Nicola Armstrong

School of Mathematics and Statistics
University of Sydney










Research Interests

  • Genetic networks and sequence motifs

    Transcription of each gene is controlled by a regulatory region upstream from the site where transcription begins. There are two elements to this control region: (1) short specific sequences of DNA and (2) transcription factors or gene regulatory elements that recognize and bind to them. The aim is to find the regulatory cis-acting elements or transcription factor binding sites (TFBS) for transcription factors known to be involved in neuronal outgrowth. This information will then be used, along with microarray data, to build a model of the genetic network for the successful regeneration of neurons in the rat.

  • Design and analysis of microarray experiments

    Microarray technology allows the expression levels of thousands of genes to be measured simultaneously. At the same time as the use of microarrays has become more widespread, the complexity of the questions posed by the biologist has also increased. Given the costs involved with a large microarray experiment, as well as other constraints such as limited RNA availability, the issue of good experimental design has become increasingly important. In Amsterdam, I collaborate with biologists at the VU and NIH on the design and analysis of microarray experiments with the aim of identifying differentially expressed genes across various conditions and/or time points.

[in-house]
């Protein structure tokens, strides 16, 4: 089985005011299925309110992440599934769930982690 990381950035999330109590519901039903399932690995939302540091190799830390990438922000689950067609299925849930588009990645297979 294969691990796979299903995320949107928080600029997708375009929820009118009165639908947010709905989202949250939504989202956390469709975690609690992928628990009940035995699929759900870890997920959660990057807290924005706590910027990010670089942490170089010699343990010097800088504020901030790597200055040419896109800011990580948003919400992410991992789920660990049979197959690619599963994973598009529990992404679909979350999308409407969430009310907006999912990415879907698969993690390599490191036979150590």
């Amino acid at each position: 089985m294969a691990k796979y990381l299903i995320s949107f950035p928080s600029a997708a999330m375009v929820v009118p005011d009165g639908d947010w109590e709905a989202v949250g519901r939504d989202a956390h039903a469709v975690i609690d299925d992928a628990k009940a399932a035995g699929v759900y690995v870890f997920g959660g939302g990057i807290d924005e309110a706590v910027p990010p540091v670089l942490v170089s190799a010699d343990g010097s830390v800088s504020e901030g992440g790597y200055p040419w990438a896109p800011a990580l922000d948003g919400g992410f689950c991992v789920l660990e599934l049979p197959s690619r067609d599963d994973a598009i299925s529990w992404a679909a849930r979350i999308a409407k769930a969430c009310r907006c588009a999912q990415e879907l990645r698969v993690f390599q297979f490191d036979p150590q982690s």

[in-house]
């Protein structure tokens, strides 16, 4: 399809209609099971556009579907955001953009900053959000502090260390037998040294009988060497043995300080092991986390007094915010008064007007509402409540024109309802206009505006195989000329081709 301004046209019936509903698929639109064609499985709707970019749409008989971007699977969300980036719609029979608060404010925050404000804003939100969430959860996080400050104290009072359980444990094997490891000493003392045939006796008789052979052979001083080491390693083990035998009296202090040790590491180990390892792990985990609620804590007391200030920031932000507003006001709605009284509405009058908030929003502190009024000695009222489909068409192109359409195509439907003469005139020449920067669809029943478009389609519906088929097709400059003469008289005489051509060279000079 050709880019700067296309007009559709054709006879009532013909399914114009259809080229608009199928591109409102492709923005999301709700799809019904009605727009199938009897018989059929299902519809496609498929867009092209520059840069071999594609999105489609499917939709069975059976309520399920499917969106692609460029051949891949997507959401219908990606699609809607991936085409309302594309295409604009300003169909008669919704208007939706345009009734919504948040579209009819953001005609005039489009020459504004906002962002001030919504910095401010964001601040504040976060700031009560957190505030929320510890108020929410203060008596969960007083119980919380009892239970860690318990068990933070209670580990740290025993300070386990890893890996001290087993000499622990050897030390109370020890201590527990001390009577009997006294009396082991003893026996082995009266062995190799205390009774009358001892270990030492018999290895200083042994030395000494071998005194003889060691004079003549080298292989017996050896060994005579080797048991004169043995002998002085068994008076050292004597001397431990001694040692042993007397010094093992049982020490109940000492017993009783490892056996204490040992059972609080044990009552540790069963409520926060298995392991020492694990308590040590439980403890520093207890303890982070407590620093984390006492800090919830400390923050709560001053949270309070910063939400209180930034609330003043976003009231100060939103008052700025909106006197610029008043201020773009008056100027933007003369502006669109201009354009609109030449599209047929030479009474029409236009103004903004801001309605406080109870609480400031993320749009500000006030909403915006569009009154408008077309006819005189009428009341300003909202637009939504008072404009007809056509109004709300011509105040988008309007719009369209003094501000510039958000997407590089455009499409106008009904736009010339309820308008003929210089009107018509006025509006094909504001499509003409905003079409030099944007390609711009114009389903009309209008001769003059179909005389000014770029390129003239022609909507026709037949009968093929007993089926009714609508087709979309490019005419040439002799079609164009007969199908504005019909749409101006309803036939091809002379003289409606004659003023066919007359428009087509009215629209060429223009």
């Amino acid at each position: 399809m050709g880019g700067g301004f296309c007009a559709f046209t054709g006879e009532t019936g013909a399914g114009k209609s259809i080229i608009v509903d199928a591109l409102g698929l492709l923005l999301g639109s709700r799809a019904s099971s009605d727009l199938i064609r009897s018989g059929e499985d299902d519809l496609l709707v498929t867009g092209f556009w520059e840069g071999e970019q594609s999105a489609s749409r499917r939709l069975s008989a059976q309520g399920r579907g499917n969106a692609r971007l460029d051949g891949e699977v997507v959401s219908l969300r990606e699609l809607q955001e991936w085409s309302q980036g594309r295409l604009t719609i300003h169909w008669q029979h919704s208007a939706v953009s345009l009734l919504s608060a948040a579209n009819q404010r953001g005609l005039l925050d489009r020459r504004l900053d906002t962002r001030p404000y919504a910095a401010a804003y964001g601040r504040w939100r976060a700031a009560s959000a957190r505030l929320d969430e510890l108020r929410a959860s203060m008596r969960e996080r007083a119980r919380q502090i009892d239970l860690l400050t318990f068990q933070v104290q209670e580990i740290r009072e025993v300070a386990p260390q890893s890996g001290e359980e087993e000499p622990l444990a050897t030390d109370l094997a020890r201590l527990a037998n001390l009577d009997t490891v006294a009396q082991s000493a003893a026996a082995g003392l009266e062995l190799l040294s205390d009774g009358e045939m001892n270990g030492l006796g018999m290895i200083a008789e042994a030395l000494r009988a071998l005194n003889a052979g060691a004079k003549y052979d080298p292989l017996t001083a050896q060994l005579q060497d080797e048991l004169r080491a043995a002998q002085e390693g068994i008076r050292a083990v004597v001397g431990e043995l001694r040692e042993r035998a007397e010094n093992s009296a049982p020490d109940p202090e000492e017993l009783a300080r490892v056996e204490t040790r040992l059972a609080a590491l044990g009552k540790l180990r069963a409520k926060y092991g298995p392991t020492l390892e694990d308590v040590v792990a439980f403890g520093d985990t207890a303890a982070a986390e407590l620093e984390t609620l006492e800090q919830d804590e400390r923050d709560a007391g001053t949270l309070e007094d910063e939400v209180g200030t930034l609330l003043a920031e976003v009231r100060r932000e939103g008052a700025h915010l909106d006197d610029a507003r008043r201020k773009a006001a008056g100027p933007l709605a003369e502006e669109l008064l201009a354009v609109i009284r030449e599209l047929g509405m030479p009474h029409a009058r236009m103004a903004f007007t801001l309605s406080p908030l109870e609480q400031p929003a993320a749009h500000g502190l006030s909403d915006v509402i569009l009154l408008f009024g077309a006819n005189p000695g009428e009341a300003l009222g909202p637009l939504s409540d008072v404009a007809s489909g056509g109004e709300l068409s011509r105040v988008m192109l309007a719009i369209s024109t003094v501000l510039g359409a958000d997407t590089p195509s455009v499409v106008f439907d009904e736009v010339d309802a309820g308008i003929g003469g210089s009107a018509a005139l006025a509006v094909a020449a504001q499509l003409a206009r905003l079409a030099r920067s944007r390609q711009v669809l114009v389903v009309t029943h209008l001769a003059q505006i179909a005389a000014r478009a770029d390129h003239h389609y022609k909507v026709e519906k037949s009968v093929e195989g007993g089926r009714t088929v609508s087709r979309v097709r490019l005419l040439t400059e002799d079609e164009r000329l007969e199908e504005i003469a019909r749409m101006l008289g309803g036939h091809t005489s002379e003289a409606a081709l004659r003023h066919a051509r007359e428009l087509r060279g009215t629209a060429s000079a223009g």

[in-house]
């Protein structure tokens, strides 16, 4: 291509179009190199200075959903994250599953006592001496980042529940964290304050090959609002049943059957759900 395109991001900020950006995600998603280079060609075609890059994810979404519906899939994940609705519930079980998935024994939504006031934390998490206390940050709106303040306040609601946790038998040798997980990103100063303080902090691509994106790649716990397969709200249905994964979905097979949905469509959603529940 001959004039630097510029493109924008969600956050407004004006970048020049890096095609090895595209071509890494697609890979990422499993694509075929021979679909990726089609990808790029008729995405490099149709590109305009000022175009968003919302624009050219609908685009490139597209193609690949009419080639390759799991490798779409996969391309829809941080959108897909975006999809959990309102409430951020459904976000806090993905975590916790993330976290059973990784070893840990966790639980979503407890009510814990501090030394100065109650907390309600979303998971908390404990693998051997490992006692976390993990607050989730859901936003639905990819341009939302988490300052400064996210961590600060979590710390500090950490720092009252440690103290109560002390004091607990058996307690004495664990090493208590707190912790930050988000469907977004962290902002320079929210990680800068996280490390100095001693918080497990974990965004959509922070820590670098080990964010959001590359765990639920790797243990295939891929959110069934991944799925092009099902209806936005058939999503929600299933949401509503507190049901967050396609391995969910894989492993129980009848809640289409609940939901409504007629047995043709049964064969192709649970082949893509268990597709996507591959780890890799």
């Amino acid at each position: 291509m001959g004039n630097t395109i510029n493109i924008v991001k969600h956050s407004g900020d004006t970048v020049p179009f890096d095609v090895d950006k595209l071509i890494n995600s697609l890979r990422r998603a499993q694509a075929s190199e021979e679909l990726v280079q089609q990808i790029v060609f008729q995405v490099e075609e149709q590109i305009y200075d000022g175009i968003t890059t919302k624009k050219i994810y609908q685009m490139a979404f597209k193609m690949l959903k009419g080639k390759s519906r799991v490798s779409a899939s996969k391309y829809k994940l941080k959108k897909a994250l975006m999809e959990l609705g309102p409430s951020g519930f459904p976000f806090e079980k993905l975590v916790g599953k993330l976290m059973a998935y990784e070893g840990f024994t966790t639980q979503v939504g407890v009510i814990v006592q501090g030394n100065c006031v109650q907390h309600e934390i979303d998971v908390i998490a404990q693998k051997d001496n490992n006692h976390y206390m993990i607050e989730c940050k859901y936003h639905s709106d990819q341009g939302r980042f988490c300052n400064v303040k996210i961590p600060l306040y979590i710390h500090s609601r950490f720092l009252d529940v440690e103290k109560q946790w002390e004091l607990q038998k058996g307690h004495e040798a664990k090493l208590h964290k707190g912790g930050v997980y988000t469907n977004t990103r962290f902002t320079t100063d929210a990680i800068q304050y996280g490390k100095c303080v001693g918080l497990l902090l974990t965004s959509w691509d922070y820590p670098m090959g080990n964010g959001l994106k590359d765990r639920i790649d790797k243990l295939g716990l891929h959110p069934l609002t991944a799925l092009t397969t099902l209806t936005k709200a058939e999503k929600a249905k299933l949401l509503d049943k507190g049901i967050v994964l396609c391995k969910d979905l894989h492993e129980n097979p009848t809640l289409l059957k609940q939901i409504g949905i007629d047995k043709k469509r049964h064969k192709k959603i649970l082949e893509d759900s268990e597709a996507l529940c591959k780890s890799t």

• Crossover interference in linkage analysis

    During meiosis, chromosomes replicate, pair and then synapse. Once pairing is complete, crossing over, the reciprocal exchange of chromosomal segments among non-sister chromatids begins. Crossover interference is the non random placement of the crossover points along the length of the chromosome. While many models for this process have been proposed, the majority of genetic mapping studies still ignore the phenomenon of interference and assume the crossover locations come from a Poisson process (leading to Haldane's map function). We have implemented the chi2 model for interference in both simulation studies for breeding programs and in an extension of the Lander-Green algorithm for genetic mapping. Future work will examine the impact of using this more comprehensive model on QTL analysis in experimental crosses.

last updated August 16, 2005